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Development of an integrated approach for modeling gas adsorption and coal swelling

Charoensuppanimit, Pongtorn

Accurate descriptions of gas adsorption, adsorbent swelling and permeability in coalbed reservoirs are essential for the optimal design of enhanced natural gas recovery and CO2 sequestration processes. In practice, reservoir simulators provide a convenient way for estimating natural gas recovery rate and CO2 injectivity for these processes. Such simulators require adsorption capacity and reservoir permeability estimates, which, in turn, require adsorption and swelling models for predicting permeability changes. As a result, a model capable of providing accurate description of adsorption behavior and adsorbent swelling is needed.

Knowledge of adsorption isotherms is essential for modeling adsorbent swelling. Further, to account carefully for gas-adsorption-induced swelling, swelling models are applied at reservoir conditions, where geothermal gradients and different types of geological formations such as coals and shales may exist. Thus, an integrated approach for modeling adsorption and swelling requires: [1] an adsorption model capable of describing the temperature-dependence of gas adsorption over the expected range of reservoir temperatures, [2] an adsorption model capable of describing adsorption behavior on a variety of coals and shales and [3] a theoretically consistent model for describing swelling. To meet these requirements, the Simplified Local-Density (SLD) model has been integrated with the Pan and Connell (PC) swelling model.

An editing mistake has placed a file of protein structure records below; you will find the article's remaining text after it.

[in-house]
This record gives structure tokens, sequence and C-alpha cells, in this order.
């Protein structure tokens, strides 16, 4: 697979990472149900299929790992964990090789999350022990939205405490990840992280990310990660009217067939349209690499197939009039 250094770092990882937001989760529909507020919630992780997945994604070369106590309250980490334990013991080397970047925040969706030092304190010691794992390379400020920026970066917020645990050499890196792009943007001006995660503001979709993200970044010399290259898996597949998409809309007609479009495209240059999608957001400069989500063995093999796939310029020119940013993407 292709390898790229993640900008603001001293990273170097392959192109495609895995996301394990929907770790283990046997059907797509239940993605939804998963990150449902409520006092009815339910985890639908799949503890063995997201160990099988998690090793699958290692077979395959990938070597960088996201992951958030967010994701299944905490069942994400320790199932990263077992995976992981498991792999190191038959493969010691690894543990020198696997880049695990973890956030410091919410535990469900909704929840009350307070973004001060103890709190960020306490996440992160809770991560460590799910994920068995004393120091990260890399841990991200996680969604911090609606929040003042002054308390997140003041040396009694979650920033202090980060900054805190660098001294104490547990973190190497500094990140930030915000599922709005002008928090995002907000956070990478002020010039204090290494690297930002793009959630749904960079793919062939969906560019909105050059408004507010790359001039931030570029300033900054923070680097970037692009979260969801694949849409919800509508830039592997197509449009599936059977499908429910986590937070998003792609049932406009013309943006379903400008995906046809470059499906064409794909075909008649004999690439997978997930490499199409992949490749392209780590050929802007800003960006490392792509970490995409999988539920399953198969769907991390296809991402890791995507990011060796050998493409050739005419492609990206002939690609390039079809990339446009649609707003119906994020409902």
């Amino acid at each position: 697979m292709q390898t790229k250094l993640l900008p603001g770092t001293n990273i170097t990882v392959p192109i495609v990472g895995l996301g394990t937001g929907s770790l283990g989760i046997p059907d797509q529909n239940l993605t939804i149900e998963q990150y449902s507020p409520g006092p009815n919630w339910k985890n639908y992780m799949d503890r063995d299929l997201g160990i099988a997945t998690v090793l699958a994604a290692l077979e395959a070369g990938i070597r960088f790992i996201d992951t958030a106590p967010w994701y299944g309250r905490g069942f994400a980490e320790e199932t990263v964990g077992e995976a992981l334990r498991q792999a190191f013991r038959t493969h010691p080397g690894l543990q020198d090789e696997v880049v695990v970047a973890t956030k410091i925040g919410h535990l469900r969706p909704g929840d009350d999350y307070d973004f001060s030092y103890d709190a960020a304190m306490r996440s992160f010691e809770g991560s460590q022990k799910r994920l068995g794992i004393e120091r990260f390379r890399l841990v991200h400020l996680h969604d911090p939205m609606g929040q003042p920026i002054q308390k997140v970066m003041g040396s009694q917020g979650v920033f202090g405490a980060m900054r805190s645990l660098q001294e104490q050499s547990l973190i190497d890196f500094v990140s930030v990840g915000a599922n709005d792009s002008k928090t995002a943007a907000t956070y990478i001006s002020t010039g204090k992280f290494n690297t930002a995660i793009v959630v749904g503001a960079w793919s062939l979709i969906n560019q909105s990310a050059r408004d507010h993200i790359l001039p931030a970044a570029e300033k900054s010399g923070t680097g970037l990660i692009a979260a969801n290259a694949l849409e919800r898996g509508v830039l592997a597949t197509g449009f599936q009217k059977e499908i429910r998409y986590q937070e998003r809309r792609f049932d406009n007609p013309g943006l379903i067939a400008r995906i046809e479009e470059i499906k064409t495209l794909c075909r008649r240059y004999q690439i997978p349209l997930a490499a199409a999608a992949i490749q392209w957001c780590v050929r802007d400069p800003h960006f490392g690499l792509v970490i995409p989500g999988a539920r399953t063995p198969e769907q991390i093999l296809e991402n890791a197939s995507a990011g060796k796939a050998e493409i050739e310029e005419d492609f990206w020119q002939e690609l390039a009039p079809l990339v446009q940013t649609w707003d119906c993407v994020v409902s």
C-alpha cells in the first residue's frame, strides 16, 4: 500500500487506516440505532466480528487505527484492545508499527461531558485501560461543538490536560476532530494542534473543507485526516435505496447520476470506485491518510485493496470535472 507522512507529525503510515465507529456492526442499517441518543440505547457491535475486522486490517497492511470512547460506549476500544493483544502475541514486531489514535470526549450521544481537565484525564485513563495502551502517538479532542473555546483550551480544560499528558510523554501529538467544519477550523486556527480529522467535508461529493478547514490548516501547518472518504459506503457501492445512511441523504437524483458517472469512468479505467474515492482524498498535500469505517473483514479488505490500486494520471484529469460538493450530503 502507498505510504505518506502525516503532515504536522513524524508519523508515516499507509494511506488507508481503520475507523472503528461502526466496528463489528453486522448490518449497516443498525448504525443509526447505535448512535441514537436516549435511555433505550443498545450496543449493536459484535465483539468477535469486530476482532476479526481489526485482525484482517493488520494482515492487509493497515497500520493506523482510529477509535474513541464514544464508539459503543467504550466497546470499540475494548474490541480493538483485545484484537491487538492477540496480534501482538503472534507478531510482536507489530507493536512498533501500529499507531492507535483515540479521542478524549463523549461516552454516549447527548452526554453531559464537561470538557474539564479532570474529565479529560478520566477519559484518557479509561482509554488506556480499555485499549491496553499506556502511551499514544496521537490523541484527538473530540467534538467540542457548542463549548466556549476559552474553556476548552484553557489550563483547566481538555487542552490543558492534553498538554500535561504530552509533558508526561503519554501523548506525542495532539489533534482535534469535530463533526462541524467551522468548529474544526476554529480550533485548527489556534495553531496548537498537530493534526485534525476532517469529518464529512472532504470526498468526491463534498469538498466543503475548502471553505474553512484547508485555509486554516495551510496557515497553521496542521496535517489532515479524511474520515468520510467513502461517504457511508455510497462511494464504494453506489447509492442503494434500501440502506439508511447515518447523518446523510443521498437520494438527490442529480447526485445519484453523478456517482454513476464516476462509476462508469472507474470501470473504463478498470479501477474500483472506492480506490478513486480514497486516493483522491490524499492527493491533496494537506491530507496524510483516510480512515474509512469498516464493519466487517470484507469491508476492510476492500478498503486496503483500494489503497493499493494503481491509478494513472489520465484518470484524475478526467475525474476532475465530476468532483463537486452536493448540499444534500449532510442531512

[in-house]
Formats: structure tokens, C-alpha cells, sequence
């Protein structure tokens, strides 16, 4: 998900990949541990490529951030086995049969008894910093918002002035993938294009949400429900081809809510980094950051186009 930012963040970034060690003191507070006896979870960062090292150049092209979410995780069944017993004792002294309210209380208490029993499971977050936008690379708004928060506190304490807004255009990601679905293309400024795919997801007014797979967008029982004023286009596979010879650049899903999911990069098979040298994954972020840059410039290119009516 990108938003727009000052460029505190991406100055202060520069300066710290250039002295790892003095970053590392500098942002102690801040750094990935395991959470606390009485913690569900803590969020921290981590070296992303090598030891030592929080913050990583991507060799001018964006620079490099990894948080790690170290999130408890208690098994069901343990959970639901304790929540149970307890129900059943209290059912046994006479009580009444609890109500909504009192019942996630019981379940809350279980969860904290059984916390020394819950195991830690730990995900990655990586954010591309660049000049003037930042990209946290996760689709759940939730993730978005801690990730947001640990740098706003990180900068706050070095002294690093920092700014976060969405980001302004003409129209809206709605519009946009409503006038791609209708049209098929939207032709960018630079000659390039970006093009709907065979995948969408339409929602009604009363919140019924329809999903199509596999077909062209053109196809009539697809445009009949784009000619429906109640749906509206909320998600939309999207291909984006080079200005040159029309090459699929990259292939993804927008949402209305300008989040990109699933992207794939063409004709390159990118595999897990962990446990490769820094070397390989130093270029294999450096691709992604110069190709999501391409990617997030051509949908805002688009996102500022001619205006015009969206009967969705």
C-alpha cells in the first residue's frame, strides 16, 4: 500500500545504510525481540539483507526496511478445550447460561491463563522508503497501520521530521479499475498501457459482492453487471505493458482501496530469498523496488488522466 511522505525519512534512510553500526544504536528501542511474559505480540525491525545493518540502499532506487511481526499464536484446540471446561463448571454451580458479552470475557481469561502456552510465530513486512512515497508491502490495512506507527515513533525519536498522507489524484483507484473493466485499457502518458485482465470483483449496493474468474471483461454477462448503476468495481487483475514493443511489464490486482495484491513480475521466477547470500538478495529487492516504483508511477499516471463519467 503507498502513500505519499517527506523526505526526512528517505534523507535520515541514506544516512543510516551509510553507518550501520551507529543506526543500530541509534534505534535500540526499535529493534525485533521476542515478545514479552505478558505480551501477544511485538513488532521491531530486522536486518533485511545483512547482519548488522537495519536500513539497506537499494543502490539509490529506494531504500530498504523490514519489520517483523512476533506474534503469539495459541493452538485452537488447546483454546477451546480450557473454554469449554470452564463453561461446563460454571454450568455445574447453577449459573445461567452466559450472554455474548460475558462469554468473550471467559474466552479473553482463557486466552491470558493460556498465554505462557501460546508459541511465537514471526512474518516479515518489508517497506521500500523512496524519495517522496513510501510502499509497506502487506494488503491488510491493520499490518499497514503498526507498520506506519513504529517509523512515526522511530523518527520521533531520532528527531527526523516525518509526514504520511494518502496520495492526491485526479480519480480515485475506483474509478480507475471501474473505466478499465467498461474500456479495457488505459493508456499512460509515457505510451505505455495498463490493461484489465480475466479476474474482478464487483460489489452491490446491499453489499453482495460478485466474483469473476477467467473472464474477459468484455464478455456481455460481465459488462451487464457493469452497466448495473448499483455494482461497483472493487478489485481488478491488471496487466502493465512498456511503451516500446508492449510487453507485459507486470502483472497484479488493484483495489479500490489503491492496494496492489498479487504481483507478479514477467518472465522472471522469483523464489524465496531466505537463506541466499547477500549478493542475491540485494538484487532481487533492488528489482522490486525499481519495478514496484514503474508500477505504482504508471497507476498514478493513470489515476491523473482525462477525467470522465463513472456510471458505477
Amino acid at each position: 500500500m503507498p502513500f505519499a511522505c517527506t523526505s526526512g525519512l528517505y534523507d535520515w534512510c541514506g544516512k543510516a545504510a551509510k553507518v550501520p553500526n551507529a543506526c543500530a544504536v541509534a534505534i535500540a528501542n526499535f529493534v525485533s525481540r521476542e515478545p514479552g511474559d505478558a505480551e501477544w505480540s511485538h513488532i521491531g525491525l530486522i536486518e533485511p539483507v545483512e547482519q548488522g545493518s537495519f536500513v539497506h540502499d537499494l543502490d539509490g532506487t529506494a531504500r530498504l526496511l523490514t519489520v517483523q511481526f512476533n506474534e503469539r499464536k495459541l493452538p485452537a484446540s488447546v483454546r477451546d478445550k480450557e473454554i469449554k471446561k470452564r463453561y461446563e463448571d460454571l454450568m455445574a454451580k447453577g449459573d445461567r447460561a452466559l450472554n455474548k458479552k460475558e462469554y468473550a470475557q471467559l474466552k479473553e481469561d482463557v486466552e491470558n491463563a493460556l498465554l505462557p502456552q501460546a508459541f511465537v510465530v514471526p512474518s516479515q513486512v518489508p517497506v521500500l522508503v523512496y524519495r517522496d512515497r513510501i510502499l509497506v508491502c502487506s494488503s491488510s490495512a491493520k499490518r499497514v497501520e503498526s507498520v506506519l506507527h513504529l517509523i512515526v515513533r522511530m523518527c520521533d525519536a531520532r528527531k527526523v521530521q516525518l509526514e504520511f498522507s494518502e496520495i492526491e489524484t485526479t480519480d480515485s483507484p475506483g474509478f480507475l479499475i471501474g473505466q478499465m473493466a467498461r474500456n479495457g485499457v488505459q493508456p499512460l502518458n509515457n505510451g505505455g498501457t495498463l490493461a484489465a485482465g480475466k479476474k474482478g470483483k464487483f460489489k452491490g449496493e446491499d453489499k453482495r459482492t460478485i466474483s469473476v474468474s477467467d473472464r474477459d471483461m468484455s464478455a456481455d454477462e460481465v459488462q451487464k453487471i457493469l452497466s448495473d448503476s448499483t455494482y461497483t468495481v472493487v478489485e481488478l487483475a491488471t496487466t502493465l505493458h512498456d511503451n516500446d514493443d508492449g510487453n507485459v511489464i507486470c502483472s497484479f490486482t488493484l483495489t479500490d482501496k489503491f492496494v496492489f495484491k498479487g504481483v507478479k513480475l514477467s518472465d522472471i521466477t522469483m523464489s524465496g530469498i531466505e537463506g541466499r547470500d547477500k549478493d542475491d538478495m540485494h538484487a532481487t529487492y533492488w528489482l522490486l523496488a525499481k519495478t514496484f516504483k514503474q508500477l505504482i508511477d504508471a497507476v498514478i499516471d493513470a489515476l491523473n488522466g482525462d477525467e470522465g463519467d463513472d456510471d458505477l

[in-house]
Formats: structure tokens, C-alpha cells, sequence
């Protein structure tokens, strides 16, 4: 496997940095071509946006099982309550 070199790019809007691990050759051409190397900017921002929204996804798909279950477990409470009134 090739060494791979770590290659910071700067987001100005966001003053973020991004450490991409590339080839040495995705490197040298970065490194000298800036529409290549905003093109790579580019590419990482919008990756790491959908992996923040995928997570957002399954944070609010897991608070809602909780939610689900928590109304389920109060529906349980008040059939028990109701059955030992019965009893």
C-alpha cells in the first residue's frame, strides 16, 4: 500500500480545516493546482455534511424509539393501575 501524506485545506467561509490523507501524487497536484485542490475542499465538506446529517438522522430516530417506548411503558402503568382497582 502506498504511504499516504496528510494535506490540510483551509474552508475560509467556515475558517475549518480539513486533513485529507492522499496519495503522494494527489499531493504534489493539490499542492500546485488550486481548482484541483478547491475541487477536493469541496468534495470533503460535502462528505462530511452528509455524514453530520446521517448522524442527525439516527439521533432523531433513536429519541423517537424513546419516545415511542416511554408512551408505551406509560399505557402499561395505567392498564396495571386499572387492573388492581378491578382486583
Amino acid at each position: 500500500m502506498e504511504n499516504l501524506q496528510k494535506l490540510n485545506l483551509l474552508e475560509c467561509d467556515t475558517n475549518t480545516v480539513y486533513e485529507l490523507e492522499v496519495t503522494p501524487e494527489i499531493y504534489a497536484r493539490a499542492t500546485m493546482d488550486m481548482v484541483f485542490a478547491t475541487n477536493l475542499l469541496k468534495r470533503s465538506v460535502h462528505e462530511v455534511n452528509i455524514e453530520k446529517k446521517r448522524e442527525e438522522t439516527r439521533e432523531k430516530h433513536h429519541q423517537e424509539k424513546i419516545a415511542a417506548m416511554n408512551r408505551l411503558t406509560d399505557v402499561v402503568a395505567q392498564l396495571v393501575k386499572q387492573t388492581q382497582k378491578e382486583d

The primary objectives of this study are to: [1] modify the SLD model to describe temperature dependence of adsorption over significant temperature ranges, [2] extend the SLD model to describe adsorption behavior on shales and [3] integrate the SLD and PC models to describe the adsorption and swelling behavior of several coals and use the results obtained from the SLD-PC swelling model to calculate permeability changes and compare the results with available experimental data.

To facilitate the model development, a comprehensive database of experimental measurements was assembled for gas adsorption on activated carbons, coals and shales, as well as data for coal swelling and permeability changes. The SLD model was then modified by introducing a new temperature-dependence expression in the model. The model was tested with adsorption data on activated carbons, coals and shales. The results indicate that the SLD model can describe accurately the adsorption data on these carbonaceous adsorbents. In addition, the SLD model has better representations for gas adsorption over significant temperature ranges. Further, the SLD model was integrated with the PC model to describe coal swelling data and permeability changes. The results reveal that the integrated model is capable of describing accurately the coal swelling, thus providing useful input for permeability predictions.